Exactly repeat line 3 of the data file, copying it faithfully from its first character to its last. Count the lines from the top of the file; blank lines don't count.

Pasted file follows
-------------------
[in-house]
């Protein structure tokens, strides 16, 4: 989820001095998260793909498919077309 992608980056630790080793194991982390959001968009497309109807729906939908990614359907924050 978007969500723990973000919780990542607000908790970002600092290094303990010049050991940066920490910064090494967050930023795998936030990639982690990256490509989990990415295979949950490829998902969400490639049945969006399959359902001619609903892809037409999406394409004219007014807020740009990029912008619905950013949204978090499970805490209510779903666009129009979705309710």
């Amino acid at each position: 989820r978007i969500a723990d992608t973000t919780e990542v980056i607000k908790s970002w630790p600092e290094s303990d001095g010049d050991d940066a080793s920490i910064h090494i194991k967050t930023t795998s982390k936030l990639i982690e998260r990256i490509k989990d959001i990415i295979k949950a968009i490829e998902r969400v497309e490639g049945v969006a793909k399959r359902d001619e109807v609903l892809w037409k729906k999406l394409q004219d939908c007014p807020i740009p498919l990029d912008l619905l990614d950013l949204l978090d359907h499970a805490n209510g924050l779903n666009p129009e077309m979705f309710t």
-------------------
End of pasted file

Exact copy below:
């Amino acid at each position: 989820r978007i969500a723990d992608t973000t919780e990542v980056i607000k908790s970002w630790p600092e290094s303990d001095g010049d050991d940066a080793s920490i910064h090494i194991k967050t930023t795998s982390k936030l990639i982690e998260r990256i490509k989990d959001i990415i295979k949950a968009i490829e998902r969400v497309e490639g049945v969006a793909k399959r359902d001619e109807v609903l892809w037409k729906k999406l394409q004219d939908c007014p807020i740009p498919l990029d912008l619905l990614d950013l949204l978090d359907h499970a805490n209510g924050l779903n666009p129009e077309m979705f309710t």